You see the problem in the oracles themselves. How does the oracle work, exactly like you do but in a more sophisticated way. The problem is as follows (Onur or Anabasis can correct me if I am mistaken). The oracle tries to find the best match among the reference populations. In our case a combination of Cyprian/s. Italian/Ashkenazi and Central Asian. You assume that Afgan Turkmen as proxy for Oghuz Turks and the Cyprian/s. Italian/Ashkenazi as proxy for pre-turkic western anatolian. Now how much was the local population of Anatolia (e.g. of Canakkale, i.e. Romans) was similar to Cyprian/s. Italian/Ashkenazi ? In general terms perhaps not too wrong but it is not too informative.

Since I have a science background we could the following control experiement: Take a Iranian, Kurdish, Armenian and Georgian sample and run the same calculator, let's see if Afgan Turkmen will pop-up?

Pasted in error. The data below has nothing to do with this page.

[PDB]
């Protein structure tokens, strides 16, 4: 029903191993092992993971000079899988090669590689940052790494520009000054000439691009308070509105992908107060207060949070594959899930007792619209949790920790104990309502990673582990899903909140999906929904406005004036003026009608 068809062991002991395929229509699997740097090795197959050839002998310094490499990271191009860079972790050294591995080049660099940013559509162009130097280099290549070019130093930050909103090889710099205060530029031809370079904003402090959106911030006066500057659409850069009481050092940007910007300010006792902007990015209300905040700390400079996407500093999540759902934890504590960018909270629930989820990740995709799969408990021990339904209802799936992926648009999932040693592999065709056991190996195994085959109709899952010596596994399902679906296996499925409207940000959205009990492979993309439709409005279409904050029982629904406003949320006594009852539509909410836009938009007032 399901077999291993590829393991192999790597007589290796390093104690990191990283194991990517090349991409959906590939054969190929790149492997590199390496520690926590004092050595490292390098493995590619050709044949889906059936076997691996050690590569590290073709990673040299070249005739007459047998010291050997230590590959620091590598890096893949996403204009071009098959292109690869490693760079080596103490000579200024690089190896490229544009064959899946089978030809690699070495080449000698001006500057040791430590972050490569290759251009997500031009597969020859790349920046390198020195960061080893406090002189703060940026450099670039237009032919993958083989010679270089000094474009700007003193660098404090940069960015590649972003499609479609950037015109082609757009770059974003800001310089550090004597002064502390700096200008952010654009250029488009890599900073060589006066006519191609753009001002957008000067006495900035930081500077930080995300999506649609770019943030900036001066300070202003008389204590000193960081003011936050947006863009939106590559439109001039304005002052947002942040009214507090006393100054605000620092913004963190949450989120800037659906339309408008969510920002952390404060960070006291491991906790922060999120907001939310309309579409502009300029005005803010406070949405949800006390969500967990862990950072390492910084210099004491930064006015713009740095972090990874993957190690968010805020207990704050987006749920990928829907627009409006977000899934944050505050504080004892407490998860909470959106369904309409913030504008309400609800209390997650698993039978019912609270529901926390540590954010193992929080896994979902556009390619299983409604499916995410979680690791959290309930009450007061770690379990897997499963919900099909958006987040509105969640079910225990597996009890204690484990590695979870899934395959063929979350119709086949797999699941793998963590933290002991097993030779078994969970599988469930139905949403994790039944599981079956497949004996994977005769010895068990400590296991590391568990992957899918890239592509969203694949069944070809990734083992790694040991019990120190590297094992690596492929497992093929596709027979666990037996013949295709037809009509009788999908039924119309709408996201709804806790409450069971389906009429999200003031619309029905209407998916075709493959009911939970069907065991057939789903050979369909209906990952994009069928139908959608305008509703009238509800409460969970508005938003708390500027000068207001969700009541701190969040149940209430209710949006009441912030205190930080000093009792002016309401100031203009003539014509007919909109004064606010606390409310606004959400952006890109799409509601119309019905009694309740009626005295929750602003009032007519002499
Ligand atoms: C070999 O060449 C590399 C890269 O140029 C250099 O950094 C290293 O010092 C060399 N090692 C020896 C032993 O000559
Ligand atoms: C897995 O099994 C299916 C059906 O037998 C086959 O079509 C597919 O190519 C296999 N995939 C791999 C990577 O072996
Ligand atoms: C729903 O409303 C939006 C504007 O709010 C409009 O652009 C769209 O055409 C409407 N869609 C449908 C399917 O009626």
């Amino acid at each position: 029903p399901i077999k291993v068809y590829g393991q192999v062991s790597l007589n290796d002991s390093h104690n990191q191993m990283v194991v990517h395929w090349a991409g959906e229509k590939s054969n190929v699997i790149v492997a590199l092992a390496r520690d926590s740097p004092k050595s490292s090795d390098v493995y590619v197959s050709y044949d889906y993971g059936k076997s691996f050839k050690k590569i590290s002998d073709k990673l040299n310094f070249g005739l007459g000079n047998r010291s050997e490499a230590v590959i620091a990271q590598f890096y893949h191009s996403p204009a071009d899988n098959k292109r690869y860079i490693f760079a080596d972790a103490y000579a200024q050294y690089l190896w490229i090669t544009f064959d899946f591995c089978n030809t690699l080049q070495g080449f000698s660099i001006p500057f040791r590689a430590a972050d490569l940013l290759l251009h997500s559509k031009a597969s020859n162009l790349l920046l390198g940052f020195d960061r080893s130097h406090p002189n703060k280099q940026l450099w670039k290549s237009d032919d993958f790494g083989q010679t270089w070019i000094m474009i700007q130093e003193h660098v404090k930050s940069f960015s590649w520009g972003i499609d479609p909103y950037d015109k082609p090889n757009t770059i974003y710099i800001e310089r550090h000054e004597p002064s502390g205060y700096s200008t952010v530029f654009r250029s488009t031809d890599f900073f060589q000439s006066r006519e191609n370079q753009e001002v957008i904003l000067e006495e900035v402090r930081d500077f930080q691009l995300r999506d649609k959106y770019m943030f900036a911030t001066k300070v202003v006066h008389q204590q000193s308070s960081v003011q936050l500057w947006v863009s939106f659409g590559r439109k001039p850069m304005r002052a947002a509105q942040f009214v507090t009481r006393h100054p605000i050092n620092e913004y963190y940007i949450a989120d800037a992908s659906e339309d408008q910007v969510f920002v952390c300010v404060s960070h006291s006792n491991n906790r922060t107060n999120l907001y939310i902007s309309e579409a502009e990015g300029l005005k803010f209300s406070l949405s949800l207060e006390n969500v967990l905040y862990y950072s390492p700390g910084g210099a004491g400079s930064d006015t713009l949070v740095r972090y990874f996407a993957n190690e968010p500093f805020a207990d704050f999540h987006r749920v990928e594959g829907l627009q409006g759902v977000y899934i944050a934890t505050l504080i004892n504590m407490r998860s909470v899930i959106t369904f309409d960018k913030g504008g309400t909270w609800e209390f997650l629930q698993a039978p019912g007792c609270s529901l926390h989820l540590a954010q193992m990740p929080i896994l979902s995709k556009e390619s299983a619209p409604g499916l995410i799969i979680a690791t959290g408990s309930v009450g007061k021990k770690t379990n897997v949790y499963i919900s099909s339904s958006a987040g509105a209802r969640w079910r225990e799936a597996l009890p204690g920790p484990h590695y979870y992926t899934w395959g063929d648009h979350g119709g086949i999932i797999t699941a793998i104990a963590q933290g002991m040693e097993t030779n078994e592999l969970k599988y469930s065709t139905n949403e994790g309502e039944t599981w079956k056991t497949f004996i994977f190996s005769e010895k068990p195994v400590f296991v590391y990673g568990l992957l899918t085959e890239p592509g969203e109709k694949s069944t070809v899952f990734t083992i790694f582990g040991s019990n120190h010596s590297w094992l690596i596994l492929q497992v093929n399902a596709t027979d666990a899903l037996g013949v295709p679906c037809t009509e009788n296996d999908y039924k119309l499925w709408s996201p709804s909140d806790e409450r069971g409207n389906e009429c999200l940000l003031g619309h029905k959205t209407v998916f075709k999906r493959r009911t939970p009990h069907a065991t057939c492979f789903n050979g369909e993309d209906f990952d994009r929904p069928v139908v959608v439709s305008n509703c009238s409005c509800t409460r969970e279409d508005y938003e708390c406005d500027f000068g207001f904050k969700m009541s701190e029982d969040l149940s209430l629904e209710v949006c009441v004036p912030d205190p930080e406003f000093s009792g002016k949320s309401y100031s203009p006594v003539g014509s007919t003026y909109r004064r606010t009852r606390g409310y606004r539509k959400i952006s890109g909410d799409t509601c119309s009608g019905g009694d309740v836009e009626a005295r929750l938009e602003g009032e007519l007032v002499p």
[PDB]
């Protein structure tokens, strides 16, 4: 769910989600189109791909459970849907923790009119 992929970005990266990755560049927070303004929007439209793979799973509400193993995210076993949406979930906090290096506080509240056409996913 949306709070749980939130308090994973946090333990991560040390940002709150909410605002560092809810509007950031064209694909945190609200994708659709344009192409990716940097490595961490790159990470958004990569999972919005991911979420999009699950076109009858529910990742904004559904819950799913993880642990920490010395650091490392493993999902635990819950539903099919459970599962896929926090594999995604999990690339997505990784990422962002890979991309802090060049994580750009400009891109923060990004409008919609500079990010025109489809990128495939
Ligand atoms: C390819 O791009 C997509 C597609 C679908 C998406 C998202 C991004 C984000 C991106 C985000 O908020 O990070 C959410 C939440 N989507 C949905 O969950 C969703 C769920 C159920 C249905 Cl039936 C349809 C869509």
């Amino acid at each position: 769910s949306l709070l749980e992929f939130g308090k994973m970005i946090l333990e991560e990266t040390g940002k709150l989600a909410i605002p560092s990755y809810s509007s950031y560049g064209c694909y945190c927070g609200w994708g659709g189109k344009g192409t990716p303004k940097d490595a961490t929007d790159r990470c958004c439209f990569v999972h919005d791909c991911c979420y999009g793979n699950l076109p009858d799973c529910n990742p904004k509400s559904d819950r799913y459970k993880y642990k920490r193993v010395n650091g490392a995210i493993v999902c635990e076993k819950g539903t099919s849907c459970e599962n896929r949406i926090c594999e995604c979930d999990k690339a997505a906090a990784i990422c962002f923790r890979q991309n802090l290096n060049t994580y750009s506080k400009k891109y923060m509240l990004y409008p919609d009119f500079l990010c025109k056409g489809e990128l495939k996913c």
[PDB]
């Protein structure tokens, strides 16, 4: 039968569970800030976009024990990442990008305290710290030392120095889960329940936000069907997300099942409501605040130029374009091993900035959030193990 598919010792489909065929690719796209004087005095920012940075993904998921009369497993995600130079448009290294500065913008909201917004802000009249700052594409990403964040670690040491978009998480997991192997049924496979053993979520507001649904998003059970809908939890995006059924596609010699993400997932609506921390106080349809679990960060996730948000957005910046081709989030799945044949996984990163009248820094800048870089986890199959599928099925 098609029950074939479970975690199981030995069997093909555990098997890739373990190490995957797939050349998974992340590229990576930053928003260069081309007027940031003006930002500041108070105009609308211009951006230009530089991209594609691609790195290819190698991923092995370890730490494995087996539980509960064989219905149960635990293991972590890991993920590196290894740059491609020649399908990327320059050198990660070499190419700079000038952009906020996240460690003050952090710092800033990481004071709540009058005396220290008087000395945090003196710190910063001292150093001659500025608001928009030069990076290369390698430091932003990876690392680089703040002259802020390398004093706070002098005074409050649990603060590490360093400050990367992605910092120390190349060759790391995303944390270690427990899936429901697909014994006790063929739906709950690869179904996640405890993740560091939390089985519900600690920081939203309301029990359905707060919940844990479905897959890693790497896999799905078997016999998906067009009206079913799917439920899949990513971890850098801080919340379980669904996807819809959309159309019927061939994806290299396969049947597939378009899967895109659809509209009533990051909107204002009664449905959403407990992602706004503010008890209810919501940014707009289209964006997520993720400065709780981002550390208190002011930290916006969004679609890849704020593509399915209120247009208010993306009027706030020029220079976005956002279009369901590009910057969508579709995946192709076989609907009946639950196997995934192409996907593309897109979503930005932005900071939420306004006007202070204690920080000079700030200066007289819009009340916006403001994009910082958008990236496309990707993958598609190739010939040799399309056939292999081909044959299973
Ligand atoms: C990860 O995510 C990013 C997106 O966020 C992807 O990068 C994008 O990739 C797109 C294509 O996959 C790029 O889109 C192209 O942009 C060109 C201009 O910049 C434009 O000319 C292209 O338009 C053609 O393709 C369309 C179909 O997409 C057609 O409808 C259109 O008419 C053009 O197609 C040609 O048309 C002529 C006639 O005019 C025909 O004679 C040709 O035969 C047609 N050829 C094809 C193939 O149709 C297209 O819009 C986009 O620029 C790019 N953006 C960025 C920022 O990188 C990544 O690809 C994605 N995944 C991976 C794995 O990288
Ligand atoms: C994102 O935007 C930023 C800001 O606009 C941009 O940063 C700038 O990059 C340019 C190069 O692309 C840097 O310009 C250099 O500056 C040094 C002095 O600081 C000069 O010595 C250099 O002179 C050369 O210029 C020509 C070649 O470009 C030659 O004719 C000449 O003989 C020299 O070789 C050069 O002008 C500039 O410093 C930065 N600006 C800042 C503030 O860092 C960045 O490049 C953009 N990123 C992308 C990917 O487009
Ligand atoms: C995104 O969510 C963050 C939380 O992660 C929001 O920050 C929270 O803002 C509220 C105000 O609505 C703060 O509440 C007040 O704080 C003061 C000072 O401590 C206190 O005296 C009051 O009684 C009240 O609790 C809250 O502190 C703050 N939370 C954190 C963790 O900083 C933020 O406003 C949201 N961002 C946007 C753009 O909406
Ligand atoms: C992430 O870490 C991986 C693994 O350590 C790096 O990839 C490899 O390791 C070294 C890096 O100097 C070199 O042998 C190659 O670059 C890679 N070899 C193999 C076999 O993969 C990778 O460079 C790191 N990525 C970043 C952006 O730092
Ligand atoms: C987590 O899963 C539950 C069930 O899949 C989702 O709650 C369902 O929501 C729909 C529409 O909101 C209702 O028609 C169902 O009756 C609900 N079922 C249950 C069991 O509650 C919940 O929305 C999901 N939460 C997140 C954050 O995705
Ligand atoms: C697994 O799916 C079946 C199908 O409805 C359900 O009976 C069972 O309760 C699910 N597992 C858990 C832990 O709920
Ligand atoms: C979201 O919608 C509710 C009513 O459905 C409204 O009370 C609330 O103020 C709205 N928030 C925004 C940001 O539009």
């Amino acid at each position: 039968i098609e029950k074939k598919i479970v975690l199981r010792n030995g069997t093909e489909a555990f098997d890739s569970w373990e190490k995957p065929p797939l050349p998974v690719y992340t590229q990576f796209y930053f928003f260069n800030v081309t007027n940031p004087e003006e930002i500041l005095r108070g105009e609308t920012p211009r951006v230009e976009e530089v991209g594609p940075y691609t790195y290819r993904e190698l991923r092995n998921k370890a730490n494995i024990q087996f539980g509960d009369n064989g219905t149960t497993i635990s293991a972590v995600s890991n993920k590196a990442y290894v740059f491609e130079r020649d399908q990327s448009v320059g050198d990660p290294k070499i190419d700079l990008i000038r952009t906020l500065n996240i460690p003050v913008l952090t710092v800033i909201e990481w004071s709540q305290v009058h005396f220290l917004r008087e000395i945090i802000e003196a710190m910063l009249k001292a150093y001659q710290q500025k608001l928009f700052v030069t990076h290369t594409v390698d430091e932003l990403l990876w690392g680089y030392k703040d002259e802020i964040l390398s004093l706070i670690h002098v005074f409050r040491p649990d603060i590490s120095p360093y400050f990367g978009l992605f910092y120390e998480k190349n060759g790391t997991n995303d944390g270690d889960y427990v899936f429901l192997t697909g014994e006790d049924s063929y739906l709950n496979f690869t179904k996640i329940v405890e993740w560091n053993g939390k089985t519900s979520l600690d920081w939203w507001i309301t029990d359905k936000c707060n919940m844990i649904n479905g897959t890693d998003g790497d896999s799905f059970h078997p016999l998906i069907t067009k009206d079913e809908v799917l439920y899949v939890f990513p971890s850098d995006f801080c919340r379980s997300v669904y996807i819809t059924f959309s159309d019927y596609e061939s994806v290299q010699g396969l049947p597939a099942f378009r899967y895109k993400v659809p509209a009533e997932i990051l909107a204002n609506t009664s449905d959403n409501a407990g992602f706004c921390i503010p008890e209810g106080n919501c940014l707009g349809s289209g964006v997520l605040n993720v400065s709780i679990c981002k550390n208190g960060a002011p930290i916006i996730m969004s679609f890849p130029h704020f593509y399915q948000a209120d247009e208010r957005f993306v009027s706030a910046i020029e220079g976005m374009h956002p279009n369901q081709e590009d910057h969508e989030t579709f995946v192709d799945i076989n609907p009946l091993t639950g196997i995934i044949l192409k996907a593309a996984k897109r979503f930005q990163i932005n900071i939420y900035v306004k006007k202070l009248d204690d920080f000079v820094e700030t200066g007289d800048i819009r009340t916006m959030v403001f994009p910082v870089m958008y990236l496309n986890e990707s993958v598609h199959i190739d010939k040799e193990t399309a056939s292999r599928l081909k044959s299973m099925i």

Just take that sample and run K29 in geneplaza. If the turkmen portion in that test comes out more than 30%, you are on the correct path. What disturbs me is that that Afgan Turkmen had quite a lot of Baltic etc. Anyway perhaps other can comment on that....

Afshar
01-24-2018, 02:29 PM
You see the problem in the oracles themselves. How does the oracle work, exactly like you do but in a more sophisticated way. The problem is as follows (Onur or Anabasis can correct me if I am mistaken). The oracle tries to find the best match among the reference populations. In our case a combination of Cyprian/s. Italian/Ashkenazi and Central Asian. You assume that Afgan Turkmen as proxy for Oghuz Turks and the Cyprian/s. Italian/Ashkenazi as proxy for pre-turkic western anatolian. Now how much was the local population of Anatolia (e.g. of Canakkale, i.e. Romans) was similar to Cyprian/s. Italian/Ashkenazi ? In general terms perhaps not too wrong but it is not too informative.